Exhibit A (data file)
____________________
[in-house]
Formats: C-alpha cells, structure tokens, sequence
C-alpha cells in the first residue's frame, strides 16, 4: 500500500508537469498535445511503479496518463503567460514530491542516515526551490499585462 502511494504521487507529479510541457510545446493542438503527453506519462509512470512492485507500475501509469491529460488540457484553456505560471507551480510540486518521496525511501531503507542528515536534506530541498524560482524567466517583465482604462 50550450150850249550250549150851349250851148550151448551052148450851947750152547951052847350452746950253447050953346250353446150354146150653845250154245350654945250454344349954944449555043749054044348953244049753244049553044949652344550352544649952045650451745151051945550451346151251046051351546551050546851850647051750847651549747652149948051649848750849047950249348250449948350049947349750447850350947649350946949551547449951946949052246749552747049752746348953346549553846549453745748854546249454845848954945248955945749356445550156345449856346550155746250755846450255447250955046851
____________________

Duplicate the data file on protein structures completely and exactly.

[in-house]
Formats: C-alpha cells, structure tokens, sequence
C-alpha cells in the first residue's frame, strides 16, 4: 500500500508537469498535445511503479496518463503567460514530491542516515526551490499585462 502511494504521487507529479510541457510545446493542438503527453506519462509512470512492485507500475501509469491529460488540457484553456505560471507551480510540486518521496525511501531503507542528515536534506530541498524560482524567466517583465482604462 50550450150850249550250549150851349250851148550151448551052148450851947750152547951052847350452746950253447050953346250353446150354146150653845250154245350654945250454344349954944449555043749054044348953244049753244049553044949652344550352544649952045650451745151051945550451346151251046051351546551050546851850647051750847651549747652149948051649848750849047950249348250449948350049947349750447850350947649350946949551547449951946949052246749552747049752746348953346549553846549453745748854546249454845848954945248955945749356445550156345449856346550155746250755846450255447250955046851